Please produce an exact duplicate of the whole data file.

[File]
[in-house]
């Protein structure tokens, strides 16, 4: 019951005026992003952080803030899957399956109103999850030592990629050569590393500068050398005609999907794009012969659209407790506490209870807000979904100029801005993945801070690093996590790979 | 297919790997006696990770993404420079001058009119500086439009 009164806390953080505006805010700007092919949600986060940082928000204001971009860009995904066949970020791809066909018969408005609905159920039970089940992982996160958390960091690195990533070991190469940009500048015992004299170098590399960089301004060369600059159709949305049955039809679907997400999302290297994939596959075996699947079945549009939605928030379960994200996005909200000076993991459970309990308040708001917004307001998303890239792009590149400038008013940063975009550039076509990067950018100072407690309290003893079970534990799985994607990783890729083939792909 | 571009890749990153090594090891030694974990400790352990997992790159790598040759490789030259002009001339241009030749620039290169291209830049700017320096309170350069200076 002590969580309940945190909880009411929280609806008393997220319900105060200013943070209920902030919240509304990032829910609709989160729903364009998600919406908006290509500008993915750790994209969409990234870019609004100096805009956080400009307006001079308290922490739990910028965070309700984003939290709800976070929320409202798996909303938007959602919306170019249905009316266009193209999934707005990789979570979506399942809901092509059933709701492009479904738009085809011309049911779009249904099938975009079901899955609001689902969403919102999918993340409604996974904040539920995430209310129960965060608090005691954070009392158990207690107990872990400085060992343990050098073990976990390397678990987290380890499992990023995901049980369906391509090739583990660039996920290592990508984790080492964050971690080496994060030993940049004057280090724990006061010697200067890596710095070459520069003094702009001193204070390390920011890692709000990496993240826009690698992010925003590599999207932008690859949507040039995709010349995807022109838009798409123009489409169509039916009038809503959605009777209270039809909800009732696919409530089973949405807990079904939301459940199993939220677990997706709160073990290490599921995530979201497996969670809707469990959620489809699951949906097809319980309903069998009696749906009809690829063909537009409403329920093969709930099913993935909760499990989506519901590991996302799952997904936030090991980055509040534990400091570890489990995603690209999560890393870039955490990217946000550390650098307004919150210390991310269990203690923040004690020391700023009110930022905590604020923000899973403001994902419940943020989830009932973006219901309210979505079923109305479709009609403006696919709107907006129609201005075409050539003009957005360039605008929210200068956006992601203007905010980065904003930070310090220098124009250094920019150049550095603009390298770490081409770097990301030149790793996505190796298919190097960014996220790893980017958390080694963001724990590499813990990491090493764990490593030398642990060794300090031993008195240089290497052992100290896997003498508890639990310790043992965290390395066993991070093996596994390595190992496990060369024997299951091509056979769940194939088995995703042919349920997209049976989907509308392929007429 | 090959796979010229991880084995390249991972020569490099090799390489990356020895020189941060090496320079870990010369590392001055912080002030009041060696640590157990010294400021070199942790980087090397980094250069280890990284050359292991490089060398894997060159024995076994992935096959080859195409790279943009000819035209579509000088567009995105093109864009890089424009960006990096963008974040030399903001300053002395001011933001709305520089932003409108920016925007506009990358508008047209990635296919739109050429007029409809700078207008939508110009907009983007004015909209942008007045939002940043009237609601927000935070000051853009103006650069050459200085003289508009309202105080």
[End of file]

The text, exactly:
[in-house]
């Protein structure tokens, strides 16, 4: 019951005026992003952080803030899957399956109103999850030592990629050569590393500068050398005609999907794009012969659209407790506490209870807000979904100029801005993945801070690093996590790979 | 297919790997006696990770993404420079001058009119500086439009 009164806390953080505006805010700007092919949600986060940082928000204001971009860009995904066949970020791809066909018969408005609905159920039970089940992982996160958390960091690195990533070991190469940009500048015992004299170098590399960089301004060369600059159709949305049955039809679907997400999302290297994939596959075996699947079945549009939605928030379960994200996005909200000076993991459970309990308040708001917004307001998303890239792009590149400038008013940063975009550039076509990067950018100072407690309290003893079970534990799985994607990783890729083939792909 | 571009890749990153090594090891030694974990400790352990997992790159790598040759490789030259002009001339241009030749620039290169291209830049700017320096309170350069200076 002590969580309940945190909880009411929280609806008393997220319900105060200013943070209920902030919240509304990032829910609709989160729903364009998600919406908006290509500008993915750790994209969409990234870019609004100096805009956080400009307006001079308290922490739990910028965070309700984003939290709800976070929320409202798996909303938007959602919306170019249905009316266009193209999934707005990789979570979506399942809901092509059933709701492009479904738009085809011309049911779009249904099938975009079901899955609001689902969403919102999918993340409604996974904040539920995430209310129960965060608090005691954070009392158990207690107990872990400085060992343990050098073990976990390397678990987290380890499992990023995901049980369906391509090739583990660039996920290592990508984790080492964050971690080496994060030993940049004057280090724990006061010697200067890596710095070459520069003094702009001193204070390390920011890692709000990496993240826009690698992010925003590599999207932008690859949507040039995709010349995807022109838009798409123009489409169509039916009038809503959605009777209270039809909800009732696919409530089973949405807990079904939301459940199993939220677990997706709160073990290490599921995530979201497996969670809707469990959620489809699951949906097809319980309903069998009696749906009809690829063909537009409403329920093969709930099913993935909760499990989506519901590991996302799952997904936030090991980055509040534990400091570890489990995603690209999560890393870039955490990217946000550390650098307004919150210390991310269990203690923040004690020391700023009110930022905590604020923000899973403001994902419940943020989830009932973006219901309210979505079923109305479709009609403006696919709107907006129609201005075409050539003009957005360039605008929210200068956006992601203007905010980065904003930070310090220098124009250094920019150049550095603009390298770490081409770097990301030149790793996505190796298919190097960014996220790893980017958390080694963001724990590499813990990491090493764990490593030398642990060794300090031993008195240089290497052992100290896997003498508890639990310790043992965290390395066993991070093996596994390595190992496990060369024997299951091509056979769940194939088995995703042919349920997209049976989907509308392929007429 | 090959796979010229991880084995390249991972020569490099090799390489990356020895020189941060090496320079870990010369590392001055912080002030009041060696640590157990010294400021070199942790980087090397980094250069280890990284050359292991490089060398894997060159024995076994992935096959080859195409790279943009000819035209579509000088567009995105093109864009890089424009960006990096963008974040030399903001300053002395001011933001709305520089932003409108920016925007506009990358508008047209990635296919739109050429007029409809700078207008939508110009907009983007004015909209942008007045939002940043009237609601927000935070000051853009103006650069050459200085003289508009309202105080």